• Ann Arbor and Kalamazoo have both experienced year-over-year growth above the state average (5.1% and 2.7%, respectively).

Sterling Heights rents more affordable than many large cities nationwide

Rent growth in Sterling Heights has been relatively stable over the past year - some other large cities have seen more substantial increases. Sterling Heights is still more affordable than most large cities across the country.

  • Sterling Heights' median two-bedroom rent of $1,040 is below the national average of $1,150. Nationwide, rents have grown by 2.9% over the past year.
  • While rents in Sterling Heights remained moderately stable this year, similar cities saw increases, including Fresno (+5.5%), Chicago (+4.8%), Charlotte (+4.3%); note that median 2BR rents in these cities go for $1,000, $1,290, and $1,100 respectively.
  • Renters will find more reasonable prices in Sterling Heights than most large cities. Comparably, Chicago has a median 2BR rent of $1,290.

For more information check out our national report. You can also access our full data for cities and counties across the U.S. at this link.
City Median 1BR price Median 2BR price M/M price change Y/Y price change
Detroit $680 $880 0.1% 2.4%
Warren $710 $920 0.5% 1.2%
Sterling Heights $800 $1,040 -0.2% 2.9%
Westland $730 $950 -0.2% 2.2%
Troy $980 $1,270 0.4% 2.4%
Southfield $890 $1,160 -0.1% 2.3%
Taylor $690 $890 0.4% 1.3%
Pontiac $720 $930 -0.0% 3.3%
Royal Oak $830 $1,080 1.2% 3.4%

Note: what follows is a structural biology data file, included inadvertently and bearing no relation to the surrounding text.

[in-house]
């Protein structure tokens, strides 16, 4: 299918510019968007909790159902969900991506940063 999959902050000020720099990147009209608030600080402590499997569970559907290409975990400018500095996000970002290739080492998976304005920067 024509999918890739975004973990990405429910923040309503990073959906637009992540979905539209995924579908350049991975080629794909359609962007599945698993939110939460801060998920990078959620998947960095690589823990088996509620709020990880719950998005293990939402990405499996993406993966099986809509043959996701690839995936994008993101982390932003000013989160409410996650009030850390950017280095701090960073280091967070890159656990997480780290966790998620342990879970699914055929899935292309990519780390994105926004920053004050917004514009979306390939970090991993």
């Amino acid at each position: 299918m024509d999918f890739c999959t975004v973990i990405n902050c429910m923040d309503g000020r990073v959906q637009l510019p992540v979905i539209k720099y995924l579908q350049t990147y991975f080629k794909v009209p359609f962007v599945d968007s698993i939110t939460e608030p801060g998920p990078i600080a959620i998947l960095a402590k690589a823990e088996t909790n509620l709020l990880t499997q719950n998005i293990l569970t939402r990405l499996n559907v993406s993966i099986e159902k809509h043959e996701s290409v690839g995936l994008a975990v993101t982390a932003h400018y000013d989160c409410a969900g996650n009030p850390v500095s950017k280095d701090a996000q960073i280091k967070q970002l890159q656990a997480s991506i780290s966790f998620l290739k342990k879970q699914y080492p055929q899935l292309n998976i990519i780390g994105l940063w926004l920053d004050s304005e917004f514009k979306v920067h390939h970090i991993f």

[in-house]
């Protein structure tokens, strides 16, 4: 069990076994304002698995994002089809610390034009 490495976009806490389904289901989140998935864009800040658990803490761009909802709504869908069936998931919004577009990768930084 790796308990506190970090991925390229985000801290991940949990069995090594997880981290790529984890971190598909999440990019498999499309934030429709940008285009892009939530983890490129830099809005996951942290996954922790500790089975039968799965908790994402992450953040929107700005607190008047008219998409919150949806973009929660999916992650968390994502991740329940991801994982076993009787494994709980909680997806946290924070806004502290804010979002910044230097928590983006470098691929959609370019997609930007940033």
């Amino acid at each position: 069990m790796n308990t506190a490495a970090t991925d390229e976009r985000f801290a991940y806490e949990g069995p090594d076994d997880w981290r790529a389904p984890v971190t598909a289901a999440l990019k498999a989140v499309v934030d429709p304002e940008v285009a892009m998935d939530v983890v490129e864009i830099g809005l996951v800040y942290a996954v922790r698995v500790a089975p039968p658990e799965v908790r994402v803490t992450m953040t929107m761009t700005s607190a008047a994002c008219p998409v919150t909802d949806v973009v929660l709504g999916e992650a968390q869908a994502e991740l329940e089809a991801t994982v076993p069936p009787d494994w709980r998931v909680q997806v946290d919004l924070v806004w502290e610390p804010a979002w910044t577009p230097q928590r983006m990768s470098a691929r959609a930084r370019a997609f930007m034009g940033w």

Auburn Hills $880 $1,140 -0.4% 2.8%
See more

Methodology - Recent Updates:

Data from private listing sites, including our own, tends to skew toward luxury apartments, which introduces sample bias when estimates are calculated directly from these listings. To address these limitations, we’ve recently made major updates to our methodology, which we believe have greatly improved the accuracy and reliability of our estimates.

Read more about our new methodology below, or see a more detailed post here.

Methodology:

Apartment List is committed to making our rent estimates the best and most accurate available. To do this, we start with reliable median rent statistics from the Census Bureau, then extrapolate them forward to the current month using a growth rate calculated from our listing data. In doing so, we use a same-unit analysis similar to Case-Shiller’s approach, comparing only units that are available across both time periods to provide an accurate picture of rent growth in cities across the country.

Our approach corrects for the sample bias inherent in other private sources, producing results that are much closer to statistics published by the Census Bureau and HUD. Our methodology also allows us to construct a picture of rent growth over an extended period of time, with estimates that are updated each month.

Read more about our methodology here.

About Rent Reports:

Apartment List publishes monthly reports on rental trends for hundreds of cities across the U.S. We intend these reports to be a source of reliable information that help renters and policymakers make sound decisions, and we invest significant time and effort in gathering and analyzing rent data. Our work is covered regularly by journalists across the country.

We are continuously working to improve our methodology and data, with the goal of providing renters with the information that they need to make the best decisions.